Republican state Rep. Dan Winslow made his campaign for the Senate official Thursday.
Winslow, a former judge and legal counsel to Mitt Romney and ex-Sen. Scott Brown, is the first GOP candidate to get in the race.
"I ask your prayers and good will for my family and me in this effort," he wrote in a letter to local activists. "I will give it everything I have."
In a short interview, Winslow said his campaign would be focused on the deficit and the economy. Asked about his close ties to Romney and Brown, two Republicans who lost Bay State electoral contests last November, Winslow replied: "I am my own man. I have a record of being socially moderate and fiscally conservative."
He is one of four Republicans who have pulled nominating papers from the secretary of state's office. As of Thursday afternoon, papers have been pulled for Winslow, MBA student Joshua Hill, former Ashland Board of Selectman Chairman Jon Fetherston and Therese M. Rohrbeck.
Brian McNiff, a spokesman for the office, cautioned there is no official list of candidates yet because they are not required to give their names when they pull papers to run — although most do.
“It’s a bunch a people who are nobodys and Dan Winslow,” said one Massachusetts GOP operative, who requested anonymity in order to speak candidly.
But the operative noted that former Navy SEAL Gabriel Gomez and state Senate Minority Leader Bruce Tarr might still get in the race.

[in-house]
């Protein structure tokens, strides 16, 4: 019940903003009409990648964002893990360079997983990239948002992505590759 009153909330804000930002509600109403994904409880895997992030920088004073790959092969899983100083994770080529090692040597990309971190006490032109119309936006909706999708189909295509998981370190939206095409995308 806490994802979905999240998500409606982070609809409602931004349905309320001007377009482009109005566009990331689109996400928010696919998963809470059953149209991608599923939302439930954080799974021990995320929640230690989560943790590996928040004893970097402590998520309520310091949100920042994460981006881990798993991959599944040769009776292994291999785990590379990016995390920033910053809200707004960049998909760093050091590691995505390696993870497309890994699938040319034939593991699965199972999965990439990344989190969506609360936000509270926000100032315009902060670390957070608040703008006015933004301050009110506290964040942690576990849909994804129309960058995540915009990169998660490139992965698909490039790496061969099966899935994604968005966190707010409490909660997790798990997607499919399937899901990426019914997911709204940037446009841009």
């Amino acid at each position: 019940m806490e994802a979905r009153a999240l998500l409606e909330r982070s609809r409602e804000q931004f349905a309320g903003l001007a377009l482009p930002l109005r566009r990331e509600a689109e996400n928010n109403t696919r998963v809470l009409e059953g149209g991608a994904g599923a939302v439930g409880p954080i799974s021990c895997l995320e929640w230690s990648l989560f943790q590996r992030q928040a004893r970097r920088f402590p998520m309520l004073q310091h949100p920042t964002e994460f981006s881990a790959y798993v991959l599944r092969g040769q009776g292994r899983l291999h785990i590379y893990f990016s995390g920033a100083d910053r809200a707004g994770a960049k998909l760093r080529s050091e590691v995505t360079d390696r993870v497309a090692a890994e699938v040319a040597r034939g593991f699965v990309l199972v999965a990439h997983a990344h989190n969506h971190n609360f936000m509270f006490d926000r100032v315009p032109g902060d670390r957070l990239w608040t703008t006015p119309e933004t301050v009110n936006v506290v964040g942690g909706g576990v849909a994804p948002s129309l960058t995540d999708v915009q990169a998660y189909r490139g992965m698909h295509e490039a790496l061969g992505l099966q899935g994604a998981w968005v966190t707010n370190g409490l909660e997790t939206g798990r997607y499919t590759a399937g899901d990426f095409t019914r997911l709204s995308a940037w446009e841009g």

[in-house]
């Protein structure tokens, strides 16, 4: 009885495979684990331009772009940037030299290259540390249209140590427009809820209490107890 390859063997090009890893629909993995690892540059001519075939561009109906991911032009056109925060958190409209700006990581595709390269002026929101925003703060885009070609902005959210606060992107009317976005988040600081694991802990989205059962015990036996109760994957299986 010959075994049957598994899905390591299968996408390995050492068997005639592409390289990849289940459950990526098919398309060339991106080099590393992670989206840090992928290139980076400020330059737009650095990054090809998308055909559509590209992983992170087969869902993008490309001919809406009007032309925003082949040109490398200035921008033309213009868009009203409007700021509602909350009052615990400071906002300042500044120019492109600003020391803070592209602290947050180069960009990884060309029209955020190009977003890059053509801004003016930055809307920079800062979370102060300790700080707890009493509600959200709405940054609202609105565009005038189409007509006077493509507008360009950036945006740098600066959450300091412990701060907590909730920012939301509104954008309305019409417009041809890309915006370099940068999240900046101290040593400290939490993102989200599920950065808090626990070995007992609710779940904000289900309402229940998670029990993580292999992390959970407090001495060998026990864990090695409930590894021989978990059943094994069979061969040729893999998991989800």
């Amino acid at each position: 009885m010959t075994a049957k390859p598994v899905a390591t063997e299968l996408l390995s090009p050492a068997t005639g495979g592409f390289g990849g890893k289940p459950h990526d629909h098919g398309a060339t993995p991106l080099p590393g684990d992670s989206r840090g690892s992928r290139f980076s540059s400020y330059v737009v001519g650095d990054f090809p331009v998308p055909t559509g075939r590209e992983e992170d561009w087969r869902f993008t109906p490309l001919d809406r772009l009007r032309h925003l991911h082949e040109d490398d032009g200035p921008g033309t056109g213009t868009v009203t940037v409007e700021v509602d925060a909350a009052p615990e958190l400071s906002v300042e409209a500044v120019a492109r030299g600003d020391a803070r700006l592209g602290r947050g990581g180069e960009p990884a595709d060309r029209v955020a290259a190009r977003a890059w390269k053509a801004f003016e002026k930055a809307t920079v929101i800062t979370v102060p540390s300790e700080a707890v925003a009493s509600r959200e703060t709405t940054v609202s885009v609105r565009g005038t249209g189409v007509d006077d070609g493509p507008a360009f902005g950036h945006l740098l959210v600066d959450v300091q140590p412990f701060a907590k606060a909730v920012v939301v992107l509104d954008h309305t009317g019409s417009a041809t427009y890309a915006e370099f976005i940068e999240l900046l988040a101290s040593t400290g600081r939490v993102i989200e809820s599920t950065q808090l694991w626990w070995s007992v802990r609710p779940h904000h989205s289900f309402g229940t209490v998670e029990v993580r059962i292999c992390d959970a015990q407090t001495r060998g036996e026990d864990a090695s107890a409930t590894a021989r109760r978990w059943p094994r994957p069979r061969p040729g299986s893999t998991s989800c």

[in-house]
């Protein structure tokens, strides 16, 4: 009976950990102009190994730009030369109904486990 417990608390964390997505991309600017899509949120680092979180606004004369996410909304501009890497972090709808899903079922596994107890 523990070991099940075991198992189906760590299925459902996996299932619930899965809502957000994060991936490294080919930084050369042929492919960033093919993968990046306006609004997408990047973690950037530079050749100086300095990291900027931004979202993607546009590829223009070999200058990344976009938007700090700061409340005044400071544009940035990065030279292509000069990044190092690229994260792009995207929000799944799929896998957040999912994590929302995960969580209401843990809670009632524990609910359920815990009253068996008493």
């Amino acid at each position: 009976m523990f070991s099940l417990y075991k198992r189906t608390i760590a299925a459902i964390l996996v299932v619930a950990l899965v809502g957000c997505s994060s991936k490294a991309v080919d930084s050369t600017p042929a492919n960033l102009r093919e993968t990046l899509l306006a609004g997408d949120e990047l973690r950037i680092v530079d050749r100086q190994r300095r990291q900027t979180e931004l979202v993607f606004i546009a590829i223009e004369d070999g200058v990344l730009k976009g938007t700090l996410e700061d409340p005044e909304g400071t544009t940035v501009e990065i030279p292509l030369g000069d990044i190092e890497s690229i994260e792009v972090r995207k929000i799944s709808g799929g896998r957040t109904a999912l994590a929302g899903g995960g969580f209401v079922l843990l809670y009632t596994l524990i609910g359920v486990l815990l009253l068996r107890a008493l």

They'll need to move quickly. It's an arduous process for GOP candidates to get on the ballot in the Bay State.
Republican candidates must submit at least 10,000 certified signatures of registered GOP voters or registered unaffiliated voters to the secretary of state's office by March 6.
Candidates must also submit those signatures for certification to their respective municipalities by Feb. 27. For example, candidates must submit registered voters' signatures from Cambridge, Mass., to Cambridge election officials for certification, Boston signatures to Boston officials, etc..
Democrats go through the same process to get on the ballot, but it's easier because there are more registered party members in the heavily Democratic state.
For Republicans, illegible signatures and those of unregistered residents or Democrats will not count, which means far more than 10,000 signatures must be collected. And that take times.
The new chairwoman of the state Republican Party, Kirsten Hughes, encouraged candidates to move quickly in a statement to CQ Roll Call.
"While many potential candidates have been considering a run for the U.S. Senate, now is the the time to make a decision and start gathering signatures to ensure they make the ballot," Hughes said. "The party has sent signature sheets to State Committee members so they are prepared to begin collecting signatures as soon as a candidate officially declares."
"I anticipate our party will have a contested primary election, and I think that will prove beneficial in energizing our grassroots in preparation for the general election," Hughes said.
Winslow, who is using both paid vendors and volunteers to collect signatures, said he was confident he would appear on the GOP ballot. He is loaning his campaign $100,000.
The Republican nominee will face the winner of a primary between Democratic Reps. Edward J. Markey and Stephen F. Lynch.
Roll Call rates the race as Likely Democratic.